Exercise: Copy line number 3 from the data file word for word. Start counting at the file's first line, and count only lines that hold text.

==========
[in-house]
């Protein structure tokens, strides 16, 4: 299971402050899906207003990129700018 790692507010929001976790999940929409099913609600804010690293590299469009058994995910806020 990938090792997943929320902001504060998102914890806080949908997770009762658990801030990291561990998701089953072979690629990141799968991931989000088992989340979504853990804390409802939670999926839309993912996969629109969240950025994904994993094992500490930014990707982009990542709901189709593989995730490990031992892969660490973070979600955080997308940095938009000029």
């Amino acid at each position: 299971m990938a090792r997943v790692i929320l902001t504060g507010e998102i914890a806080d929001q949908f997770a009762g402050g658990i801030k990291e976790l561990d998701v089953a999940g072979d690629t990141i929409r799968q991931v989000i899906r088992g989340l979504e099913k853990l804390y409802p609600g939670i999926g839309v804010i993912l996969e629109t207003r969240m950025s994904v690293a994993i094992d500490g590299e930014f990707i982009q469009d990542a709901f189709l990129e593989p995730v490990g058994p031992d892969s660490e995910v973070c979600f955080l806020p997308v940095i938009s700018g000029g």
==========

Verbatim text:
């Amino acid at each position: 299971m990938a090792r997943v790692i929320l902001t504060g507010e998102i914890a806080d929001q949908f997770a009762g402050g658990i801030k990291e976790l561990d998701v089953a999940g072979d690629t990141i929409r799968q991931v989000i899906r088992g989340l979504e099913k853990l804390y409802p609600g939670i999926g839309v804010i993912l996969e629109t207003r969240m950025s994904v690293a994993i094992d500490g590299e930014f990707i982009q469009d990542a709901f189709l990129e593989p995730v490990g058994p031992d892969s660490e995910v973070c979600f955080l806020p997308v940095i938009s700018g000029g």